Peter Crichton’s commentary for July 1, 2016

The first post-Brexit trading week got off to a good start thanks to a shortage of pigs across Europe and beyond, and the tumbling value of the pound, which saw the euro trading at 83.92p on Friday compared with a pre-Brexit value of circa 77p, a rise of almost 10%.

As a result, spot pig prices have continued to soar, with very few bids of less than 130p/kg and some in the 135p/kg region paid later in the day.

However, more money is not necessarily going to produce extra pigs, but providing imported pigmeat values continue to improve, this will work wonders for UK prices too with the German producer “asking price” up another three cents to 1.63 euros.

Weekly contribution prices are also continuing on an upward trajectory, with some now hitting the 130p/kg region with rises of up to 4p/kg, and by contrast the SPP has much work to do only moving up 0.63p to 122.16p, but rising spot and contract prices will continue to feed through to lift the SPP in producers’ favour and help match COP levels, which are starting to rise following increased soya prices.

The cull sow market has also reacted to a much weaker pound and higher global pigmeat values, and most sows were traded at 2p to 4p/kg up on the week within the 71p to 74p/kg range.

Most contract weaner prices have remained at generally similar levels because of the SPP matrix inclusion in contract price calculations, with the latest AHDB 30kg ex-farm weaner price quoted at £40.42/head and 7kg at £30.38/head, but spot quotes are well ahead of these levels as more of a sellers’ market starts to emerge.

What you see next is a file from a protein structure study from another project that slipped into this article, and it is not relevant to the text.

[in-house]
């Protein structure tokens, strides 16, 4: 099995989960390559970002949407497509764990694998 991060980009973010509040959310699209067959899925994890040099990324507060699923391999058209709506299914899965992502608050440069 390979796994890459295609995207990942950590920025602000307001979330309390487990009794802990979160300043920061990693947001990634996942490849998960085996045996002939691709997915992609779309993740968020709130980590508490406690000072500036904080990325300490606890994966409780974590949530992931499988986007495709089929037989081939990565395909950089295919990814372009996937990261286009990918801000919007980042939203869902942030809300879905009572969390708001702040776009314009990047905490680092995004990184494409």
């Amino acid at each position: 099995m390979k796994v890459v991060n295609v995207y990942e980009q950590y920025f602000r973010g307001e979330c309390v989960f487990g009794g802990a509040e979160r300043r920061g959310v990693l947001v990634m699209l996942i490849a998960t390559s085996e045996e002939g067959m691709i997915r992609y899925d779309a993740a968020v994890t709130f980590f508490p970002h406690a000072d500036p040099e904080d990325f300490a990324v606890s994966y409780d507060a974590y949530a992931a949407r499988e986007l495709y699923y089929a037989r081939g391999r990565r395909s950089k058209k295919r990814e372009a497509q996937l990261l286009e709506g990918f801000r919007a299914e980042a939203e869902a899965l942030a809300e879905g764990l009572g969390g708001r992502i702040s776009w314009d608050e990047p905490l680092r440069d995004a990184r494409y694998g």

Feed prices still remain in producers’ favour, with November UK feed wheat quoted on the LIFFE at £118.50/t and January 2017 at £123.35/t.

A recent announcement that the USDA has reported a larger than anticipated maize area planted coupled with high stocks near a 30-year peak has added downward pressure to global maize markets, and could affect wheat, which would also be good news for pig farmers despite currency being one of the main market drivers for UK prices.

And finally, although there may be challenges ahead as far as Brexit is concerned, for the time being the AHDB is capitalising on the demand for pigs from China and is doing all it can to cultivate and develop trading links with the lucrative Chinese market. Using the old maxim “export or die”, this seems to be a route well worth following, especially while the Russian EU import embargo remains in place.

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About The Author

Based in Suffolk, Peter Crichton provides a wide range of valuation, auction and livestock marketing services, as well as supplying the UK pig industry with a wide range of consultancy services covering tenancy, contract advice, pig equipment and herd valuations as well as dispute resolution. For more information visit: